Things are looking uber bad for Uber. The ride sharing app might have been one of the first big names to establish itself on the ride-sharing scene, but that doesn’t necessarily mean Uber is the best at what it does. Drivers have accused the company of unfair practices, while Uber’s leadership has undergone a few tumultuous shake-ups after a series of scandals and controversies surrounding its executives. While Uber is doing its best to settle these disputes and rebrand itself with new leadership at the helm, rumors have it that Uber could be selling a large portion of its business to a competitor due to finance trouble. Is this a case of a startup growing too quickly, or has the market simply caught up to Uber?
According to a new report by CNBC, Uber may sell the entirety of its Southeast Asia operations to one of its biggest competitors, Grab. Grab launched out of Singapore in 2012 and was immediately more popular than Uber in many Asian markets due to the fact that Grab accepted credit cards and sported a host of security features which Uber lacked. Some critics and observers say Uber failed to understand the Southeast Asia market before launching there.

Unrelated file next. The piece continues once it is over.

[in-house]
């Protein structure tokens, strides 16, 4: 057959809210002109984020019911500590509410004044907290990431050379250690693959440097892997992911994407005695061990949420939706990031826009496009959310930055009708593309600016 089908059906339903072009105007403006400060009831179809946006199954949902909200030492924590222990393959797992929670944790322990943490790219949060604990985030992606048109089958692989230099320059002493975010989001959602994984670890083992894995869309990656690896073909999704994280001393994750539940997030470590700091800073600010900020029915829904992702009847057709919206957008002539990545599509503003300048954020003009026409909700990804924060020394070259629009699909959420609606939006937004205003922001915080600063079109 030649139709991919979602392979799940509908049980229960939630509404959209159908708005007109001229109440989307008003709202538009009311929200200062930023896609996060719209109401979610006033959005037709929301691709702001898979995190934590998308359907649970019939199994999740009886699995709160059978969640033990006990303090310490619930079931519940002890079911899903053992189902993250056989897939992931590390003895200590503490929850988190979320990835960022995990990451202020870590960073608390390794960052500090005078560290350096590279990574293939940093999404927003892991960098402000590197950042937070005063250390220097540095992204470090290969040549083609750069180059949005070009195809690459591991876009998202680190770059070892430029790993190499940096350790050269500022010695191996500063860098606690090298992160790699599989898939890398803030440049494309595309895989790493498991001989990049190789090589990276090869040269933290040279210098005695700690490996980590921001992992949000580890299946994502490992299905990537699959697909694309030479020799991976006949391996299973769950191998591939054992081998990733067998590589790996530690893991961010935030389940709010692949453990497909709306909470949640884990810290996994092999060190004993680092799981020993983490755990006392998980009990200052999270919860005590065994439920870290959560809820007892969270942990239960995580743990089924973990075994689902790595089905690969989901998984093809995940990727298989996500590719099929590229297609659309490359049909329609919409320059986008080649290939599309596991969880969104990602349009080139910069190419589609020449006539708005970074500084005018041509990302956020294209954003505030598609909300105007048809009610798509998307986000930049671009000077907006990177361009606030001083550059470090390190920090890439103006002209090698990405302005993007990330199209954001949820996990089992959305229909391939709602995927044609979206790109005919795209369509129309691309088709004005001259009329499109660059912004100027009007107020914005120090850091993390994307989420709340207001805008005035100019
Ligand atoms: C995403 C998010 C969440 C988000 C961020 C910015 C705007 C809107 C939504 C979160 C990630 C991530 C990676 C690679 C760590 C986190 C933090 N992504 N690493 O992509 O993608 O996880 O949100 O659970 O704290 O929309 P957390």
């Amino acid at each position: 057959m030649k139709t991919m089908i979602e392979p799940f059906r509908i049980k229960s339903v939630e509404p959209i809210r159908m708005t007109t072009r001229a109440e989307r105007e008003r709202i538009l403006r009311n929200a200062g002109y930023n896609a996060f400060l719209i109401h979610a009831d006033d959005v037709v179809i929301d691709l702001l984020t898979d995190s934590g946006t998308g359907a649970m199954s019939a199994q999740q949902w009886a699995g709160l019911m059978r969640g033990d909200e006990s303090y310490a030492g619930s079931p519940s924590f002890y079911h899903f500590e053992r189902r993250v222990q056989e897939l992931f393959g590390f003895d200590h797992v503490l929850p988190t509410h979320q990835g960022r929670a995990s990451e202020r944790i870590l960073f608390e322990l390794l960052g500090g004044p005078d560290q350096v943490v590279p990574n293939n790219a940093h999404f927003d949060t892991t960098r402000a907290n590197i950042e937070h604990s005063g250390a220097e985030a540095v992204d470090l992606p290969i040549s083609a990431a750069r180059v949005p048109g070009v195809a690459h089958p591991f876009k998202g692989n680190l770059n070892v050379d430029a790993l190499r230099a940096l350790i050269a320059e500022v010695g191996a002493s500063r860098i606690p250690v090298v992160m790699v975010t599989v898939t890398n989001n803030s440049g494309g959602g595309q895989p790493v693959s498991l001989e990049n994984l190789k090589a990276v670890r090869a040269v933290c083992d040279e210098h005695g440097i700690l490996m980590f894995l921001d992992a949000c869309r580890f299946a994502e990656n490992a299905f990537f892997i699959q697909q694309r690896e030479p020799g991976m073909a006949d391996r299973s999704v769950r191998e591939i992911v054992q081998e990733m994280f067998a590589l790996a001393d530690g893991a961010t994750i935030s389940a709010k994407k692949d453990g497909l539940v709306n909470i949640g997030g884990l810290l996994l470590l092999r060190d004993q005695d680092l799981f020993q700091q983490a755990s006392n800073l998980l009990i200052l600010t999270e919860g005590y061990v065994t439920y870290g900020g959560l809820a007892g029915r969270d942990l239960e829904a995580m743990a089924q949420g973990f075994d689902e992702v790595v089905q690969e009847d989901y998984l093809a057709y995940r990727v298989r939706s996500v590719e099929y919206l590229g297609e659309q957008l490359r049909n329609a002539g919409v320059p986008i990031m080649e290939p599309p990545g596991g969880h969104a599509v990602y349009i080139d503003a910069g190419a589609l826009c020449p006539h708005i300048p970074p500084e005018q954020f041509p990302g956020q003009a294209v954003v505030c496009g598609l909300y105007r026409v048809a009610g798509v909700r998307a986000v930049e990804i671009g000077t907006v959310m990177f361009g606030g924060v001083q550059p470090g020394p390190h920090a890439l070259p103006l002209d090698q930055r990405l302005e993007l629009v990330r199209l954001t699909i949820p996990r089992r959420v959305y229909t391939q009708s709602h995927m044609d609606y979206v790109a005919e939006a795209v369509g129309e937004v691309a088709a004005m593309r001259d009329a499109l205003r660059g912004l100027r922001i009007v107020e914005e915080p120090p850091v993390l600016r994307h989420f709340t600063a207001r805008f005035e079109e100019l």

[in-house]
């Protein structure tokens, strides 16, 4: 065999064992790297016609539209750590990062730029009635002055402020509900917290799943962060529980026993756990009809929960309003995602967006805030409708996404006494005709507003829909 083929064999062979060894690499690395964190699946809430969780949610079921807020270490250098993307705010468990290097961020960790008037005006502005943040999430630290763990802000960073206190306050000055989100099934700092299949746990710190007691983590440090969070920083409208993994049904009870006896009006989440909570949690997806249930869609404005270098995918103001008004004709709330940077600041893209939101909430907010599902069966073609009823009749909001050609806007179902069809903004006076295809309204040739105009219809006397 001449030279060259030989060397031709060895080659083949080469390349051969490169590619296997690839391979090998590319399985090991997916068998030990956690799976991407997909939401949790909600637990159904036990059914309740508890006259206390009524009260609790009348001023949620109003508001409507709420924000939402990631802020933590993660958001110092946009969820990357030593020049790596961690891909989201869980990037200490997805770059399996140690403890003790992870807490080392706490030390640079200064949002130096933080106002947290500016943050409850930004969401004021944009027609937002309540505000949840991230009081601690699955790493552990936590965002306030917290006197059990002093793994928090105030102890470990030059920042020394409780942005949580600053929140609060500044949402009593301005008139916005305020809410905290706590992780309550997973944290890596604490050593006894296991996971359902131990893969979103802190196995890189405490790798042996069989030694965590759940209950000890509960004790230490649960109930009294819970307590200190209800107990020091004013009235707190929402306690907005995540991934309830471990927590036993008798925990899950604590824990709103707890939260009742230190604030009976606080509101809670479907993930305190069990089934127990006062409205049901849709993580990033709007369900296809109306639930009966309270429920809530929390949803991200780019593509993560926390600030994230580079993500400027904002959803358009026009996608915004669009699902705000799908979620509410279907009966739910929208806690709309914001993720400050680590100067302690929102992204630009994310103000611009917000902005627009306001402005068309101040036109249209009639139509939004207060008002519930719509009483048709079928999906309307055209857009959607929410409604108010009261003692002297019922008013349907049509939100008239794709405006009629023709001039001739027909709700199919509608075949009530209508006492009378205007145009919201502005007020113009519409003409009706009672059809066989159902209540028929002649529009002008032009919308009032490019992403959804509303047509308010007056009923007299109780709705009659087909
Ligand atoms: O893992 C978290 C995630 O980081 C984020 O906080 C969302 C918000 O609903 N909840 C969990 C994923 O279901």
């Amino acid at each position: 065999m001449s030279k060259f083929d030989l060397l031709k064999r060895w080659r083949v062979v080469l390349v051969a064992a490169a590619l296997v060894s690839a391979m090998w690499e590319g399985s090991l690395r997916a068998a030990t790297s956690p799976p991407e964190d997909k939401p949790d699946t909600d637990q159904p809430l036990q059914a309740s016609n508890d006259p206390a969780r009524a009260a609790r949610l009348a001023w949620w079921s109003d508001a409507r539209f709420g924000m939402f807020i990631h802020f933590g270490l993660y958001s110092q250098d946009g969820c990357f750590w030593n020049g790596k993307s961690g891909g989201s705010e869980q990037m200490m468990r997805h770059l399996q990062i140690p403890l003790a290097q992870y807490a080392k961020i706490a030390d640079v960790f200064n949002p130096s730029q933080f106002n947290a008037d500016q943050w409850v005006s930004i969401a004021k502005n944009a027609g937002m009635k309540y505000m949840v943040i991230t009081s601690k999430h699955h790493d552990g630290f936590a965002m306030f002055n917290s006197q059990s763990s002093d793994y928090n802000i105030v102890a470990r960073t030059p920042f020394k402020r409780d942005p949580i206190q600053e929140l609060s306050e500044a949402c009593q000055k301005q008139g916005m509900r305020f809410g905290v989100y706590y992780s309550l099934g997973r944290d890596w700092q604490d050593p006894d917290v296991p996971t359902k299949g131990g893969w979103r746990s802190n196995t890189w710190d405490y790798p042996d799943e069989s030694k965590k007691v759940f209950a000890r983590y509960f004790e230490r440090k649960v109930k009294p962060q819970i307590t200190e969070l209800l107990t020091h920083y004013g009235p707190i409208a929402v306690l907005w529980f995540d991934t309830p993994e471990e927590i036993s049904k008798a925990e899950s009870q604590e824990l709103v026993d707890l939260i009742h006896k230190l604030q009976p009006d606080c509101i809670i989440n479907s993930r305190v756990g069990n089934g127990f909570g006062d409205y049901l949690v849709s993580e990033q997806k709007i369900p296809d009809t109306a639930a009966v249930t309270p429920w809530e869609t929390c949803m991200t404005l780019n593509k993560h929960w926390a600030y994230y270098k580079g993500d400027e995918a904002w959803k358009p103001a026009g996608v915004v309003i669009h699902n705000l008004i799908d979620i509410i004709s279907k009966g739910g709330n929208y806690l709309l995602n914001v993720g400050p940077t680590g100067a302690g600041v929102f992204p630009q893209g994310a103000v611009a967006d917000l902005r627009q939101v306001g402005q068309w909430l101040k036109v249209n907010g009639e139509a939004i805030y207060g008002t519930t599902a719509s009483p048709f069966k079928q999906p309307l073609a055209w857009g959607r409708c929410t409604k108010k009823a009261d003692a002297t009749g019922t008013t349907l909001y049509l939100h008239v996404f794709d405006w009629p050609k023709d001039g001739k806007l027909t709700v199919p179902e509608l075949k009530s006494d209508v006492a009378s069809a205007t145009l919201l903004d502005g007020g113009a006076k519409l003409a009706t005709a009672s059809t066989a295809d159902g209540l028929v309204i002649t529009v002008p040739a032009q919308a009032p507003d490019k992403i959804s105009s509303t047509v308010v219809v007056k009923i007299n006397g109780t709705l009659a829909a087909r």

Uber previously sold off its business operations in China after losing a similar market war with Chinese ride sharing app DiDi. Uber sold its Chinese operations to Didi for $1 billion, and Didi simply merged Uber’s business and drivers into its own division.
No details on the potential deal between Uber and Grab have been made public yet, and there’s always the chance it could fall through. Still, if Grab can hammer out a deal like Didi did, the app could see a huge boost in its Southeast Asian market share. But what’s to become of Uber? Can its soon-to-be-unleashed fleets of autonomous vehicles help the company turn things around before it’s too late?